The Cyberspace Administration of China has shuttered 50 websites for spreading “rumors” on the number of deaths and casualties in the Tianjin explosions.
According to Xinhua, a state news outlet, the number of confirmed deaths stands at 112 with 95 still missing after the dangerous explosion that occurred last week in a chemical warehouse.
The Chinese cyberspace administration has closed down many media that have reported different and inaccurate versions of the events arguing that such ‘rumors’ were likely to “manufacture panic … resulting in adverse social panic.”
According to the administration, 18 websites have had their licenses revoked, 32 others have been suspended for a month and 360 social media accounts have been blocked indefinitely.
The state newspaper report about the suspensions and closures runs under the cheerful headline “Websites punished for spreading rumors about Tianjin blasts”.
China is not known to be enthusiastic on un-vetted bad news being made available to the public, so the word “rumors” has a tough negative implication.
For the time being, the formal line about the Tianjin tragedy, delivered by President Xi Jinping himself, is that they symbolize an awful breakdown of workplace safety.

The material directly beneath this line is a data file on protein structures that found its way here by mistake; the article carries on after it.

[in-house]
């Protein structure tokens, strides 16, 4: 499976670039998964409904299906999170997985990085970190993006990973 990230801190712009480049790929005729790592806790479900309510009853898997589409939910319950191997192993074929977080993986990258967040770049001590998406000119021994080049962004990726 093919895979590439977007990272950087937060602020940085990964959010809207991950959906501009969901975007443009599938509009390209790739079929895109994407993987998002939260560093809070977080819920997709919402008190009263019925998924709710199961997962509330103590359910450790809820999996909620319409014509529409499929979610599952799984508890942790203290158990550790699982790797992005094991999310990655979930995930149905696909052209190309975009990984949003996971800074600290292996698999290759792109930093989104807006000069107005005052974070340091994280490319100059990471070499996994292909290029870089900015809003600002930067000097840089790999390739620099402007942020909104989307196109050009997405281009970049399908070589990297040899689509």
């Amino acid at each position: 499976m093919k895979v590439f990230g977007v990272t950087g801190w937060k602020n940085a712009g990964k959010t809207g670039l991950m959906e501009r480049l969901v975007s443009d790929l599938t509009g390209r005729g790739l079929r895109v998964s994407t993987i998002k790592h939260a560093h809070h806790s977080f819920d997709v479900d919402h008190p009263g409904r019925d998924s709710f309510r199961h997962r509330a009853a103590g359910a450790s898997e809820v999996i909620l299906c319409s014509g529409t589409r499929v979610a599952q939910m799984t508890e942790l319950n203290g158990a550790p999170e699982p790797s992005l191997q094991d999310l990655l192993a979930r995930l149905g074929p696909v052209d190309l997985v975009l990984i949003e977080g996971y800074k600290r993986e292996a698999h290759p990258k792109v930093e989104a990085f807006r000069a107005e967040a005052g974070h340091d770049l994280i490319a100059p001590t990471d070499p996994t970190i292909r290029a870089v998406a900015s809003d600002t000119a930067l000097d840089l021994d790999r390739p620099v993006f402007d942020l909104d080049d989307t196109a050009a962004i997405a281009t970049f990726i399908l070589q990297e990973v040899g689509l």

Executives are also starting to imply that the warehouse kept more hazardous substances than it was permitted to store, a suggestion that corruption may have had a role in the event.
President Xi has long campaigned against bribery at all levels of the Chinese government.
People living within a two mile radius of the explosion zone have been evacuated following reports that hundreds of tons of the highly toxic chemical sodium cyanide were involved in the blast.
China’s National Supercomputer Center is approximately one mile from the scene of the incident.
The Tianhe-1 supercomputer was taken offline just after the blast. While it is still not clear if the supercomputer has resumed work, with the two mile radius requirement, it appears set to stay offline for some time.